Be a Thoughtful Traveler

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The lesson that accompanied Travis’s Mango Sticky Rice from Raddish Kids was all about etiquette while traveling abroad – big stuff for a small four-year-old! I made it accessible with more of a role-play game and I liked giving him this intro to different customs.

First, I walked up to Travis and gave him a fist bump. Well, this got a look of surprise, not normally how mommy greets him!

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Do something similar to your child, whether a wave, a hug, a high five, or anything out of the norm. I explained that people around the world greet each other differently, and we were headed on a “trip” to find out more!

We checked out a good infographic with different greetings, and cut up cards with each country’s name on it.

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I asked him which one he liked best (everything from touching an elder’s feet in India to shaking fists in Niger), and he chose the Maori hongi greeting. To New Zealand we go!

That meant racing to his room to spot New Zealand on the map. “We have to fly far!” he exclaimed. For role-play fun, pack a bag. Travis decided he needed a comic book and a bathing suit.

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Off to the plane! The country name card became our plane ticket, which he loved hole punching.

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We mimed getting into our seats and flying.

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I could get used to this travel without the hassle! In no time we were in “New Zealand”, and now we could do the hongi.

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We also tested out a high five, a traditional Thai wai, and more, each time first pinpointing the country on his map, and then boarding our airplane.

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There’s a lot in this lesson that we didn’t do. For extension with older children, ask lots of questions about what it will be like upon reaching their destination. Reflect on what it means to be “thoughtful” in another country. Have your child pick a country and learn the traditional greeting, then design a way to teach their peers about it, whether through a travel brochure, song, dramatization, or other medium. You could even play World Greeting Charades!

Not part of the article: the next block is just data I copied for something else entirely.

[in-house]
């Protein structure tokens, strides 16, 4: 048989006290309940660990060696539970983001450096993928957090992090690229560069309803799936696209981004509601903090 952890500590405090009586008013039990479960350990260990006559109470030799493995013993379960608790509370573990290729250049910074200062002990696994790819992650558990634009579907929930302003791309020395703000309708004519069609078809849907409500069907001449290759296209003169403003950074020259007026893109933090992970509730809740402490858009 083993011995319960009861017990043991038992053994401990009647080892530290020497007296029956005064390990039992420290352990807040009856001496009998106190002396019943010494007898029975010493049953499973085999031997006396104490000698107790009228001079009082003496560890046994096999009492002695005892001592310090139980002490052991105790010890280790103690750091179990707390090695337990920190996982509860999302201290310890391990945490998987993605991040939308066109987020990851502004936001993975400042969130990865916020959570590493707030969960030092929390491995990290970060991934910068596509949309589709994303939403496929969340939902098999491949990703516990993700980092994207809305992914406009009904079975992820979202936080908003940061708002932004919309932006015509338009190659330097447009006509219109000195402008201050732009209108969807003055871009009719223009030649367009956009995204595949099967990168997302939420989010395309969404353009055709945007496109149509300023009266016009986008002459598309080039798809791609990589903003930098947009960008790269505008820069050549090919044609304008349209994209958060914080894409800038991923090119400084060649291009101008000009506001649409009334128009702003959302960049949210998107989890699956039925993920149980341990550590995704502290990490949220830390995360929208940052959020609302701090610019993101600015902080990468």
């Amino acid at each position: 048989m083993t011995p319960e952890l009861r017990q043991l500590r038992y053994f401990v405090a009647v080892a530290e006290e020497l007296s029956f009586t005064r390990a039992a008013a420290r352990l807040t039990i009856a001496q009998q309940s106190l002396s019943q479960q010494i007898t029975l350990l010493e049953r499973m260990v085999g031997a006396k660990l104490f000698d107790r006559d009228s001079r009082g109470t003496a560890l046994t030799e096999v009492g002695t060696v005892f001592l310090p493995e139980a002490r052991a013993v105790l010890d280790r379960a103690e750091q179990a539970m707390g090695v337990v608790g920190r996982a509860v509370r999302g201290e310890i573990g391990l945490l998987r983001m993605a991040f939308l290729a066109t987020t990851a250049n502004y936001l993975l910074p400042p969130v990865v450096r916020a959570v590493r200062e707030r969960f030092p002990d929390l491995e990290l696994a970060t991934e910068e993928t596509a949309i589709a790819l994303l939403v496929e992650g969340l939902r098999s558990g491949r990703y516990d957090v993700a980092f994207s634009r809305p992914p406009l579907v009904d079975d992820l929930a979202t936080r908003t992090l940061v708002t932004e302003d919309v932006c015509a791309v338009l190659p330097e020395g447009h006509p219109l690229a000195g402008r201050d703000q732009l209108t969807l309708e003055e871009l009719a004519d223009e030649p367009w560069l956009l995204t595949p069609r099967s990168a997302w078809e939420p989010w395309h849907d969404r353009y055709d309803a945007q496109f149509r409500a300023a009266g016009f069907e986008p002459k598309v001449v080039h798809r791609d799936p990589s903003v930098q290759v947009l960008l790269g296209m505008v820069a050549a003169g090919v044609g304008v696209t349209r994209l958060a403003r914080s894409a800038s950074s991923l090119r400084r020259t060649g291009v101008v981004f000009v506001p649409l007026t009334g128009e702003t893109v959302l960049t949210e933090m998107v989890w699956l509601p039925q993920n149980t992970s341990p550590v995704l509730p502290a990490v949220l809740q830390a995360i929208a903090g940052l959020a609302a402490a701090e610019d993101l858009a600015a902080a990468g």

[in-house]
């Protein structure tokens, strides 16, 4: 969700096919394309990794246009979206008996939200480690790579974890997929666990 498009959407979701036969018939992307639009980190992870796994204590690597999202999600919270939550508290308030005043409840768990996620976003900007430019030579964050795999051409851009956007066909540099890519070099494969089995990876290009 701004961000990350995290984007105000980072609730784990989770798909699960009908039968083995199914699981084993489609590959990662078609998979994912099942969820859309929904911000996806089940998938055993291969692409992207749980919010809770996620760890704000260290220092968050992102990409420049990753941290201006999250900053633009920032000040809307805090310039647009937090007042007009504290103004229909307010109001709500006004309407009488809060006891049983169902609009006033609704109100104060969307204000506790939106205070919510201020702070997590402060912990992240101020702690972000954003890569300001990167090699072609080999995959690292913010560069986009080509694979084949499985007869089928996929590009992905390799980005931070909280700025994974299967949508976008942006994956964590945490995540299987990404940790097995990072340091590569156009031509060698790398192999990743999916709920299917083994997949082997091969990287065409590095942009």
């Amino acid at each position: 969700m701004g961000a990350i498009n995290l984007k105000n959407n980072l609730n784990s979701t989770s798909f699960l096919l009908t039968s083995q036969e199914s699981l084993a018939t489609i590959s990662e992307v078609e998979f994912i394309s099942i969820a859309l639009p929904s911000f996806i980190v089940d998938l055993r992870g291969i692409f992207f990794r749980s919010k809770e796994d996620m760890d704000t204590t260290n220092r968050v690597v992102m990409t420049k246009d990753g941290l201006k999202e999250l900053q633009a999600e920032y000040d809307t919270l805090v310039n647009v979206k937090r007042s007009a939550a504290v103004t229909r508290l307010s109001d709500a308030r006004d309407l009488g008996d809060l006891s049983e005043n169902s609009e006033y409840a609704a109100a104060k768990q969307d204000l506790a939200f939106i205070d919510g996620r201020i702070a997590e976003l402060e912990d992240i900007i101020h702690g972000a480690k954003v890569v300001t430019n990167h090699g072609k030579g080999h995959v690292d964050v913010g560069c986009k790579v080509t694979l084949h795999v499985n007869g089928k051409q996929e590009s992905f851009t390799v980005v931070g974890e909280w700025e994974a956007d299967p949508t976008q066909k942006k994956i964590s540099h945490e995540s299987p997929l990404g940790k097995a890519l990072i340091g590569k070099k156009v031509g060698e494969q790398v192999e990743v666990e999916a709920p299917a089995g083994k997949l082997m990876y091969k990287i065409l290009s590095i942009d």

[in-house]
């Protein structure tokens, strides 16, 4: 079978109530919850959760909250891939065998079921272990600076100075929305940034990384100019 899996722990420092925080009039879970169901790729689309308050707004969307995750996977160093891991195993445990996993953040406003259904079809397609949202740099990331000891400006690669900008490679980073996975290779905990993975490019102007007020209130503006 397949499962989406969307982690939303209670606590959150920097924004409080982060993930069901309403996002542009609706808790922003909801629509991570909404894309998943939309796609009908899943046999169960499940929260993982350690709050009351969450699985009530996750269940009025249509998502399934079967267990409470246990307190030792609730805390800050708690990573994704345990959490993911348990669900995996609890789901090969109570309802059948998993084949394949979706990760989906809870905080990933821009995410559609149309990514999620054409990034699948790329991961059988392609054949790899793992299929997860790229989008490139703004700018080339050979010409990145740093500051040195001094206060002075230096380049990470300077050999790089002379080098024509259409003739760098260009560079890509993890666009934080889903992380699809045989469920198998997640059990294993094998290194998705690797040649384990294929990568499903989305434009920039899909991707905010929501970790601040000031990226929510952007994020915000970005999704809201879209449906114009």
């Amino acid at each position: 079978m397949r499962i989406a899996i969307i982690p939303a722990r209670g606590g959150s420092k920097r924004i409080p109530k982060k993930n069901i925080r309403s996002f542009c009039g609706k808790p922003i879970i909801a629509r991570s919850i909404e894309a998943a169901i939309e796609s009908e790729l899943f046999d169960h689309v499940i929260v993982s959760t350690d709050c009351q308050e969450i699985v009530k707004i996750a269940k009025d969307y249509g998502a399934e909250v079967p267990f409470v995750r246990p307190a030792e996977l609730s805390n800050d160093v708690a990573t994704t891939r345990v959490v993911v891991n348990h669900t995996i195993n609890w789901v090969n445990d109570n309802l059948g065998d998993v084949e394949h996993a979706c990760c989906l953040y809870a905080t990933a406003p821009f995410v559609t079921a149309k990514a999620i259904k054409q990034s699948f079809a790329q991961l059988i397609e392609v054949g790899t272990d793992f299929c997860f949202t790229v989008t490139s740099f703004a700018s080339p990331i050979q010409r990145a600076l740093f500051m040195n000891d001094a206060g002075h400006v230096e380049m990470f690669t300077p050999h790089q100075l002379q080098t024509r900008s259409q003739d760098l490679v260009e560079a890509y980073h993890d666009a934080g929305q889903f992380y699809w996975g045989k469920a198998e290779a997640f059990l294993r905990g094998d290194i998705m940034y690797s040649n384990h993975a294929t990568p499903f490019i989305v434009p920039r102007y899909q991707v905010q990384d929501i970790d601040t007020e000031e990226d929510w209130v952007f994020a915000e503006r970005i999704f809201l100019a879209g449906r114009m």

Babble with Baby

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Veronika is definitely trying to tell us (and her toys!) something these days; that girl can babble! And she keeps up a steady stream of chatter when she plays or looks at us these days, as if to say, “Can’t you understand me?”.

In the past, I’ve advocated turning your baby’s syllables into words. “Ga” can become garage or goose, for example. But today, I flipped that around. If she “hmmmed,” I “hmmmed” back at her. If she said “ga ga ga” (a favorite these days), I replied “ga ga ga” or “la la la”, trying to pick up on her rhythm.

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Wouldn’t you know, she loved it. It was as if I had learned her language, and she was praising me!

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One way to get her going is to read the newspaper by her side. I read my news and she “reads” her Hello magazine. Pretty soon she was babbling up a storm. I responded back with my own sounds – all the news that’s fit to babble!

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We kept it up all day, and big brother Travis loved it. “Everyone talk like Veronika!” he said on our walk. You can see her delight when he copied her.

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This was a great way to get an older sibling more focused on your baby’s sounds, especially if they are frustrated that baby isn’t “talking” yet.


Take a Texture Trip

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The other day, Veronika and I took a listening trip around the house, giving her plenty of auditory sensory play. Today, it was time to take a texture trip!

As with sounds, this is one of those activities that might seem simplistic, but your baby will never know these words and sensations if you aren’t the teacher! So we paused at some obvious contrasts. Cold fridge and hard wood floor.

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Fluffy carpet:

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Smooth pillow:

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Soft towels:

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Don’t feel like your need to stick to your child’s hands, either; rubbing a fabric on a baby’s cheek or leg is a great new sensation. Here’s Veronika feeling mommy’s silky scarves.

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We also sought out toys today with lots of texture. She especially loves elephant’s crinkly ears!

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In sum, have fun with this, and be sure to use lots of descriptive language and find exciting contrasts around the house. What textures will you show your baby? Please share in the comments!